Professor Leon Eisenberg, MD, will receive the Juan José López Ibor Award from the World Psychiatric Association on September 23, 2008, in Prague, Czech Republic. The Award, named after Juan José López Ibor – one of the most important leaders of the world psychiatry in the second half of the 20th Century – was created by The Juan José López-Ibor Foundation in order to recognize and honour individuals or institutions that made significant scientific contributions leading to a better understanding of psychiatric diseases while being actively engaged in activities enhancing the human dignity of patients and their families.
The Award recognizes initiatives in favor of the human dignity of those who suffer from mental disorders carried out from a scientific perspective. Bridging rational thinking and respect toward those who suffer mental illnesses is the goal of the award. The Award, which will be granted every two years, will reward initiatives of research, study, promotion, and communication carried out by individuals or institutions.
It consists of a diploma, a token, and 40,000 Euros for the awardee and for an institution that the awardee will freely choose, split into equal parts, and honour individuals or institutions that made significant scientific contributions leading to a better understanding of psychiatric diseases while being actively engaged in activities enhancing the human dignity of patients and their families.
Leon Eisenberg, the Presley Professor of Social Medicine, Emeritus, Harvard Medical School’s Department of Global Health and Social Medicine and Professor of Psychiatry, has been Professor of Child Psychiatry at Johns Hopkins Hospital (1961-1967) and Harvard (Massachusetts General Hospital 1967 -1993). In 1980, he became Chair of the Department of Social Medicine and Health Policy, a position that he held until 1993.
He has made major scientific contributions in many fields including those of child and social psychiatry, of public health, psychopharmacology and social medicine In the ‘40s, Leon Eisenberg was one of the very first psychiatrists interested in child psychiatry, and especially autism, being one of the students of Leo Kanner. Psychoanalysis was then the mainstream in American academic psychiatry, which he strongly challenged, aghast at the way in which parents of children suffering from autism were stigmatized and accused of being the source of the illness of their children. He was also one of the very first child psychiatrists to be interested in the new field of psychopharmacology, introducing randomized clinical trials of medications used to treat children with ADHD.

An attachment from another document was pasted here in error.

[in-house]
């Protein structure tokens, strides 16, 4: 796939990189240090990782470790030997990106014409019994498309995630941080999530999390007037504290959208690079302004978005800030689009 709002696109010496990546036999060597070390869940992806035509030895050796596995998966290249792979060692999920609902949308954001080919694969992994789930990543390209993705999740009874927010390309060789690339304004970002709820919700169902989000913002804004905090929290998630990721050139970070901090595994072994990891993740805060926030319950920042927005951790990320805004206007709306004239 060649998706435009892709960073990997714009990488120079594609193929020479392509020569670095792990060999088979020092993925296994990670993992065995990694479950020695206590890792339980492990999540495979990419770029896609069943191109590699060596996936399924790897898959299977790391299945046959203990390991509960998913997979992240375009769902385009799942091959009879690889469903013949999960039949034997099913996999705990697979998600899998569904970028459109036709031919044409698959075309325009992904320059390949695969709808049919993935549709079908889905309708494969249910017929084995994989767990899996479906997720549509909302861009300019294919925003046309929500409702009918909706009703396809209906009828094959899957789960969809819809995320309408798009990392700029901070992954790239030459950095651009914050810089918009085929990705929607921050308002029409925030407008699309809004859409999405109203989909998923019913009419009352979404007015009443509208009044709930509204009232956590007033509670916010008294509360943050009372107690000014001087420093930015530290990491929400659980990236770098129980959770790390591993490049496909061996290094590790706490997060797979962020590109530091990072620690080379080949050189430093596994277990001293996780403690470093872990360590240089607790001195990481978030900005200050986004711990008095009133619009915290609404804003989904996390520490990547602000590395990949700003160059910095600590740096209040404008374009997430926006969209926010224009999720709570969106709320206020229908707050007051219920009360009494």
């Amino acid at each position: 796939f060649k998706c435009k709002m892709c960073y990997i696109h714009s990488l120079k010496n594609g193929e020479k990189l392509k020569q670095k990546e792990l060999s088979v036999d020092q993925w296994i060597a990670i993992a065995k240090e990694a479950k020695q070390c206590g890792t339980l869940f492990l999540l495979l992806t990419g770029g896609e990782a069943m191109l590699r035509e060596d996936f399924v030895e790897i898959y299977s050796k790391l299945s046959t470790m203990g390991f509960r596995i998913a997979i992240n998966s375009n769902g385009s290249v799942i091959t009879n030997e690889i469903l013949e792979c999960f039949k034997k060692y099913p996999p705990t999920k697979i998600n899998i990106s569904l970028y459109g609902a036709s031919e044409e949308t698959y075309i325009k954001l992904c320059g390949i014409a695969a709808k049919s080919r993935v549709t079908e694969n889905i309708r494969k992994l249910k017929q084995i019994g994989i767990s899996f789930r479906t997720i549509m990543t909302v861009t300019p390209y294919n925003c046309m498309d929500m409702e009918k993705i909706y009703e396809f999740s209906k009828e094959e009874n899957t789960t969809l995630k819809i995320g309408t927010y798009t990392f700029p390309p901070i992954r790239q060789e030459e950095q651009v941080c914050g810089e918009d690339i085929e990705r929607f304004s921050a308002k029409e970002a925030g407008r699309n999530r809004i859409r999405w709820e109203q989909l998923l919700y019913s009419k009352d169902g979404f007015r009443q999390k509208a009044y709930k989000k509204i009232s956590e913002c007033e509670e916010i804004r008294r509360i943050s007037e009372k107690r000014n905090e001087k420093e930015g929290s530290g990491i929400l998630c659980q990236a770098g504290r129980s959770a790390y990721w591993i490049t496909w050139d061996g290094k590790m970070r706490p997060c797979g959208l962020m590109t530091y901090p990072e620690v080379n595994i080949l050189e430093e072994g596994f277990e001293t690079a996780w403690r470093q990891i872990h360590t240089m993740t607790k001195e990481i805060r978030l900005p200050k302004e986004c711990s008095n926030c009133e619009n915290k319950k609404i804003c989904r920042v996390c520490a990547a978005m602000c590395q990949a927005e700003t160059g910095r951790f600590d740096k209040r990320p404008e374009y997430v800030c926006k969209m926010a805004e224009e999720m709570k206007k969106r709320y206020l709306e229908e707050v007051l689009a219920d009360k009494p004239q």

Eisenberg has always put the importance of genetic factors high on the research and practice agenda, without ever neglecting the importance of their interaction with the environment. This is how he found himself more and more involved in research, teaching, advocating the importance of the bio-psycho-social model in psychiatry. As a logical result, he became chairman of the Department of Social Medicine, working on mental health in lowest income countries and in lowest income populations in developed countries. Famous former students of Leon Eisenberg, including Arthur Kleinman, Paul Farmer, Jim Kim, and Felton Earls, continue his work started in this respect. The results of this work have also influenced important international Organizations: most probably the famous statement about the importance of mental health made by Boutros Boutros Galli, the Secretary General of the United Nations in 1996, would had never been pronounced if Leon Eisenberg had not set the pace for the development of a new agenda in mental health care.
One of the main fights of Leon Eisenberg was in the field of Human Rights. He fought to allow minority students, especially African Americans, to join Harvard Medical School, by creating an affirmative action program in 1968, which he sustained by becoming Chairman of the Admission Committee from 1969 to 1974. He is also (with his wife Carola Eisenberg) an active member of the NGO “Physicians for Human Rights”, which is a 1997 Nobel Peace Prize co-recipient.
The Award will consist of a diploma, a sculpture of José Luis Sánchez, specially designed for the award, and 40.000 Euros to be split between the awarded and an institution chosen by him. The organization he has chosen is Physicians for Human Rights.